Richard Dawkins had African servants while growing up in British colonies

So-called “New Atheist” hero Richard Dawkins is the quintessential neocolonialist. A staunch advocate of the imperialist “clash of civilians” narrative, the British pundit is the contemporary manifestation of the “scientific” racist, with a White Man’s Burden large enough to compensate for his utter dearth of scholarly credentials. (Actual scientists do not respect Dawkins and laugh at his work.)

While Dawkinsracism is often acknowledged, what is much less so is the fact that he literally had African servants.

Dawkins’ father worked for the genocidal, white supremacist British colonial system. The anti-religious fundamentalist was himself born in British-colonized Kenya, and grew up in Malawi — where the British colonial regime violently put down numerous rebellions.

In “The Closed Mind of Richard Dawkins,” a critical review of the book An Appetite for Wonder: The Makings of a Scientist, John Gray wrote (emphasis mine):

Born in 1941 in Nairobi, Kenya, and growing up in Nyasaland, now Malawi, Dawkins writes of life in the colonies in glowingly idyllic terms: “We always had a cook, a gardener and several other servants. … Tea was served on the lawn, with beautiful silver teapot and hot-water jug, and a milk jug under a dainty muslin cover weighted down with periwinkle shells sewn around the edges.” He remembers with special fondness the head servant, Ali, who “loyally accompanied” the family in its travels, and later became Dawkins’s “constant companion and friend.” Unlike the best of the colonial administrators, some of whom were deeply versed in the languages and histories of the peoples they ruled, Dawkins displays no interest in the cultures of the African countries where he lived as a boy. It is the obedient devotion of those who served his family that has remained in his memory.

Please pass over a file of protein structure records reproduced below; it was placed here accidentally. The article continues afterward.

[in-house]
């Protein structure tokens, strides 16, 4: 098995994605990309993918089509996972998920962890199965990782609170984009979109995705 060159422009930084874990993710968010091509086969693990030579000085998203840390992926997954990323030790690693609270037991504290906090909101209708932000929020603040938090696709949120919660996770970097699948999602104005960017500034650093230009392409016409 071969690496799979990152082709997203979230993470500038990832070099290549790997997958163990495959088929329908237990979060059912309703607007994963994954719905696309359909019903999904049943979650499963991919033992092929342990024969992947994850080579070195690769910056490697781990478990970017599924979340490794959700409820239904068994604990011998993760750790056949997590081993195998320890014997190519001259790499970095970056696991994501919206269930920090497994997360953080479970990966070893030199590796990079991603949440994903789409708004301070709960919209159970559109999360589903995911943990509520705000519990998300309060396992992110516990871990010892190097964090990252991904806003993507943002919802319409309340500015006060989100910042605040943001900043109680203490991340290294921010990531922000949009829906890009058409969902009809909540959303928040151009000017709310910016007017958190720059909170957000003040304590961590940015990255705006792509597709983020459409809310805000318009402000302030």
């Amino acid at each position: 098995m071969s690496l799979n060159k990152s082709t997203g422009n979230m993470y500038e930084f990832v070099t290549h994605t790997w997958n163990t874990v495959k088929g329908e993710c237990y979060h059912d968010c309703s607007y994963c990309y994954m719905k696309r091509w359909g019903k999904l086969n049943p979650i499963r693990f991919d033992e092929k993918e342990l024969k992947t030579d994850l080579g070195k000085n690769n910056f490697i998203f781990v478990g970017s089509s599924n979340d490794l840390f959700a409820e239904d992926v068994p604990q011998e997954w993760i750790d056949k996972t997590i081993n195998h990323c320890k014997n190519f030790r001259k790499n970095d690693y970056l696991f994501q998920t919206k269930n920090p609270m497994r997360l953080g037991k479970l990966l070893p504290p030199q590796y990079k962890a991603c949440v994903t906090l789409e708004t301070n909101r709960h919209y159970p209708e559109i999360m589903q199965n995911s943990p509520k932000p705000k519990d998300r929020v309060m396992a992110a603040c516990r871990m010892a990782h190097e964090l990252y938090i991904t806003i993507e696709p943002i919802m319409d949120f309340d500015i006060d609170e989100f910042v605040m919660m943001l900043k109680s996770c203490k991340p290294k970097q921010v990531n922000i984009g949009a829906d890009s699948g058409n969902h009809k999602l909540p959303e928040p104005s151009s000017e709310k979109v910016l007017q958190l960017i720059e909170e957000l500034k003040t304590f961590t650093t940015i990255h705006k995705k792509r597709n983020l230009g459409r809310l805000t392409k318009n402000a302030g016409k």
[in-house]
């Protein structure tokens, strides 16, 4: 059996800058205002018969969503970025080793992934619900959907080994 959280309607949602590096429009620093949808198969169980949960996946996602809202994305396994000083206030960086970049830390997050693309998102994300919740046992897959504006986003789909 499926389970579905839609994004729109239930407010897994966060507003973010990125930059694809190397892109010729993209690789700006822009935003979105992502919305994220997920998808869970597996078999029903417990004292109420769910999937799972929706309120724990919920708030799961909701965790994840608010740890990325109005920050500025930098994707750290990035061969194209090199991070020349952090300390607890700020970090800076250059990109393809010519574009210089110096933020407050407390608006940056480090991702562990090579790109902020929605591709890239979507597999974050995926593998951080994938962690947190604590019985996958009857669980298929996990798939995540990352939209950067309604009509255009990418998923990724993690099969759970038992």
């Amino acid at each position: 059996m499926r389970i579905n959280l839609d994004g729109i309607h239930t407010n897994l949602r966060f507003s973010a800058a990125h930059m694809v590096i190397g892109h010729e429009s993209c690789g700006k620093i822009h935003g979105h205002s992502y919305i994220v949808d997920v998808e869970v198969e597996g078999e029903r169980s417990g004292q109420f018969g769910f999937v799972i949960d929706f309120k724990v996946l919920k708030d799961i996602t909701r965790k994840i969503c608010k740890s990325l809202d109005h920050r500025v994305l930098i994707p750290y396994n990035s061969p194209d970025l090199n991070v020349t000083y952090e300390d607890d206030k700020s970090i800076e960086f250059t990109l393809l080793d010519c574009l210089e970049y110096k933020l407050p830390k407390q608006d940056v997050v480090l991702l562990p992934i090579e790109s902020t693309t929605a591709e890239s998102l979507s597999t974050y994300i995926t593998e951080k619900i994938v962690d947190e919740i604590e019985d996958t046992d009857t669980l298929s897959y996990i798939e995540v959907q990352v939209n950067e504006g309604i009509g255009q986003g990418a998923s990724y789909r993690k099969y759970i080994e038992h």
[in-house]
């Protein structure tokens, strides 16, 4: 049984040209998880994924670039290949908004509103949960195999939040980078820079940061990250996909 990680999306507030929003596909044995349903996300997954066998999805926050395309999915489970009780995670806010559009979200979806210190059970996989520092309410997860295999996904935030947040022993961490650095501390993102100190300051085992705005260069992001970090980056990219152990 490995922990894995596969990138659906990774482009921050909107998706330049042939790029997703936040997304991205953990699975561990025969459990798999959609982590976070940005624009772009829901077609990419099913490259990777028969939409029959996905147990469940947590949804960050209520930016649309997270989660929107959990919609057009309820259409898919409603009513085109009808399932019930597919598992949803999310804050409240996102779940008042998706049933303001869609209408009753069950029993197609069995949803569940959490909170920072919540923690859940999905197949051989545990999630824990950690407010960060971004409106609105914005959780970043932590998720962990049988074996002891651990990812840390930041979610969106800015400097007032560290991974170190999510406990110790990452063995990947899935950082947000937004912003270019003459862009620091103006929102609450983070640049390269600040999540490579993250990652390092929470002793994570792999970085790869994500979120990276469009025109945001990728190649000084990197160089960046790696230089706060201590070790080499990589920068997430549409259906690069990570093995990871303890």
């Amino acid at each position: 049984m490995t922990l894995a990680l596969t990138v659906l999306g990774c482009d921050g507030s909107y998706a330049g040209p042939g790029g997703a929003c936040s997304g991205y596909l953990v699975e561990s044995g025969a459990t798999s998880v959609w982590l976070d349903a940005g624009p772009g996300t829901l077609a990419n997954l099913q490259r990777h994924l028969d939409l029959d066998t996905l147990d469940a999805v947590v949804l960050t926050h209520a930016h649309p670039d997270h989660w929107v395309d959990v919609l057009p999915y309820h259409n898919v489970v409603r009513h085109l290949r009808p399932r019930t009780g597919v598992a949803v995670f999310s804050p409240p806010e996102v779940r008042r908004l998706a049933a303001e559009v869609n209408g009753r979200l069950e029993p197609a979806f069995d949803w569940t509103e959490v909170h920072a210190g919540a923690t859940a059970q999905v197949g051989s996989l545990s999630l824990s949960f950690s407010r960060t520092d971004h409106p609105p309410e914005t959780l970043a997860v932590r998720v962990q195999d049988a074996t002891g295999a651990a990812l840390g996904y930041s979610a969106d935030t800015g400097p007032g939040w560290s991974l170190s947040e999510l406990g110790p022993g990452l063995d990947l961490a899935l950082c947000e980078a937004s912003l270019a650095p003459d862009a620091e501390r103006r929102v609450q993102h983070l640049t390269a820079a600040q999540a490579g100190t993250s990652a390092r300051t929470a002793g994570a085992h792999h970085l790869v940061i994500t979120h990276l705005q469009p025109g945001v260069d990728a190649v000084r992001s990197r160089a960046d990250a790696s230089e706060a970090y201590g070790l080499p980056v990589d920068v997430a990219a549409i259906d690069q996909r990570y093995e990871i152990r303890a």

Loyal servants turn up at several points in Dawkins’s progress through life. When he arrives at Oxford, the porter at Balliol—a college that had demonstrated its intellectual credentials by admitting three members of his family—recalls Dawkins’s father and two uncles but mistakes them for Dawkins’s brothers. This, Dawkins tells us, showed the “timeless view” characteristic of “that loyal and bowler-hatted profession.” He goes on to recount an anecdote about a new recruit to the profession, who recorded in his log-book of his duties how he could hear “rain banging on me bowler hat while I did me rounds.” The tone of indulgent superiority is telling. Dawkins is ready to smile on those he regards as beneath him as long as it is clear who is on top.

It is very likely that some of Dawkins’ servants — such as his subservient “friend” Ali — were Muslim. This may partially explain Dawkins’ pathological hatred of Muslims and Islam.

At the least, this reflects Dawkins’ status as an unreformed British colonialist who believes deeply, and personally, in the cultural “superiority” of the imperial hegemon.

It may hence come as no surprise today that, when Dawkins is not making racist generalizations about Muslims, he is supporting the US invasion of Afghanistan and applauding neo-fascist politicians like Geert Wilders, to whom he wrote, “I salute you as a man of courage, who has the balls to stand up to a monstrous enemy.”

(I also wrote this on the reactionary politics of “New Atheism,” a deeply destructive movement that unfortunately only serves to give atheism a bad name and to associate secularism with right-wing imperial white-chauvinist politics.)